Yet the products give Horst an identity. They give it a calling card, a brand. If Scott Livingston cares to use them to their fullest, the spikes and the dreidel can be a magnet for the kind of specialty work that job shops dream about.

Question: Has your company given anything away for free lately?

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6 thoughts on “How to Spin a Dreidel

  1. Chuck Schultz

    Cone Drive up in Traverse City once gave out coloring books that explained the evolution of double enveloping worm gears.

  2. Seth Emerson

    “footwear spikes called cross spikes, made from titanium that can withstand the mud, dirt,
    — and ice these bike nuts encounter while racing” Oooh – I misread that the first time. It sounded pretty aggressive against competitors! I like the coloring book idea.

  3. Bill Badura

    Like DRB, I seem to give away several hours on a good week.

    As to finding a product, that is a challenge. I have personally worked on many of these
    “this is the widget I’ve been looking for” products; several of mine, but more for others.
    90% of the good ideas don’t work out for one reason or another. That being said, I currently produce a piece of someone else’s product, that is turning into a nice some-what steady bit of work. They deal with everything related to their product and I make a part.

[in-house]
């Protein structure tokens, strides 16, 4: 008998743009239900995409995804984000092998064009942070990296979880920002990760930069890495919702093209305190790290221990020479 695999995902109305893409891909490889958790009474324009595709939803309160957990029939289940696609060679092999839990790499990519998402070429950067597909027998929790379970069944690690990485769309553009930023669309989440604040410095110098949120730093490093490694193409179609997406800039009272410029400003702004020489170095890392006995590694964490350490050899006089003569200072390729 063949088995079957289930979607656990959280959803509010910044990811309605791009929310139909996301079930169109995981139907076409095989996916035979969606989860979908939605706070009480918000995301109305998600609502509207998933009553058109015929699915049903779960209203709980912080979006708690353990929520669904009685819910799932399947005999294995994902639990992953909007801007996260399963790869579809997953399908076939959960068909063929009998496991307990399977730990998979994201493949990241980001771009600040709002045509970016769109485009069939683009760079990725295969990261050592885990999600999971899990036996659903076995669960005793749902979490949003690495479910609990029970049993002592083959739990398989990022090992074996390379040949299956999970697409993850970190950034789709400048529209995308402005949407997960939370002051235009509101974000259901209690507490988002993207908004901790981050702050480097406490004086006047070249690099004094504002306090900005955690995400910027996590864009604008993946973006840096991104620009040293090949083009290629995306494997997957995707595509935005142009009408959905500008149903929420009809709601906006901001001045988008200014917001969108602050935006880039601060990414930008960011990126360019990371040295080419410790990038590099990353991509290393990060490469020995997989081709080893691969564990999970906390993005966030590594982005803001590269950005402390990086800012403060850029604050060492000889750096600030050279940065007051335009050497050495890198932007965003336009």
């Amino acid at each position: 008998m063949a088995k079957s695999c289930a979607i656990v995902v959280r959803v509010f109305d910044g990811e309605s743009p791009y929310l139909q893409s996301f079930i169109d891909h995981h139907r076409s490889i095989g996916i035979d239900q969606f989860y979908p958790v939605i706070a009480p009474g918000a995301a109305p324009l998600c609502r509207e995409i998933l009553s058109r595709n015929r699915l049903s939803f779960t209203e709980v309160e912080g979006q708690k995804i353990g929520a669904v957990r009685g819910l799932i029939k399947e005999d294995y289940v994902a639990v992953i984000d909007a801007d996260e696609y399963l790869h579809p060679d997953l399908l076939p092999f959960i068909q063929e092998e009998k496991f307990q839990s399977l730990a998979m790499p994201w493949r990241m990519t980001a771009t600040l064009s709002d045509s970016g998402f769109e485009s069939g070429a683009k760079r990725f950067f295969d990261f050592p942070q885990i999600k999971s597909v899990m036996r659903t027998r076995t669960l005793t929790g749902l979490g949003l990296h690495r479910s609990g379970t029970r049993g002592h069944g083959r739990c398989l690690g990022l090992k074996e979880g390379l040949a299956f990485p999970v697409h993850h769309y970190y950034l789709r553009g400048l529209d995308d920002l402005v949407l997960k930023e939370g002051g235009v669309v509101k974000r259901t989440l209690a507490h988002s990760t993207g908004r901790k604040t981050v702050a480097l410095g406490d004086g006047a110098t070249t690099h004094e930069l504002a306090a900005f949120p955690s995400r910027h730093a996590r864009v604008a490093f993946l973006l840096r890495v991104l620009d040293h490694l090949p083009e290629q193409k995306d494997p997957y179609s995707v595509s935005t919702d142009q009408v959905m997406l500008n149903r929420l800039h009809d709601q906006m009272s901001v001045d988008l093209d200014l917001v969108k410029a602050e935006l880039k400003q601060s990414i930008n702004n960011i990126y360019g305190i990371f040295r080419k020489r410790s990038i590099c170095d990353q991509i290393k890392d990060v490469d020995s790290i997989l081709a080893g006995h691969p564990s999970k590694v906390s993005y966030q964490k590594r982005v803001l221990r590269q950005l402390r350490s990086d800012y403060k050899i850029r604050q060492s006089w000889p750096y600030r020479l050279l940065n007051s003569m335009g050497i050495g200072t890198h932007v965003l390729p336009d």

This is the direction I want to continue in, as I can be quite happy sticking to what I do fairly well; milling and turning.
    If X works, is 10X really worth the >10X trouble?
    That dreidel is pretty cool, though. And, although I sound pretty negative on products,
    when the next ambitious person with an idea approaches me, they’ll get some free time too.

  4. Scott Livingston

    Lloyd, as always, thanks for the kind and supportive words about HORST Engineering. We are far more than a machine shop. In recent years, I’ve cringed when we referred to as a “job shop.” I also detest being referred to as the “owner” vs. the president or CEO. The Livingston Family may own the business, but I view my role as a steward of this business, leader of our leadership/management team, and I view our employees as stakeholders. We are building a brand as an advanced manufacturer and we have more products to develop. Our founder was a designer, inventor, and engineer. Ultimately he and his successors found that doing work for others (B2B) was better for the business, but we are returning to our roots with product development. We learn from these projects and that will serve us well. I see more diversification and extensions of our manufacturing capability in the future and envision precision machining/forming as the core capability.

  5. Paul Schaffert

    I bought one of these precision dreidels from Horst. I think small-batch premium products are a great way for small shops to make calling-card items and get their name out in niche hobby and craft communities. Most of these communities are too small to be targeted for mass-manufactured items, but there are enthusiasts that will pay for quality and recognize the thought and care that goes into precision-made items.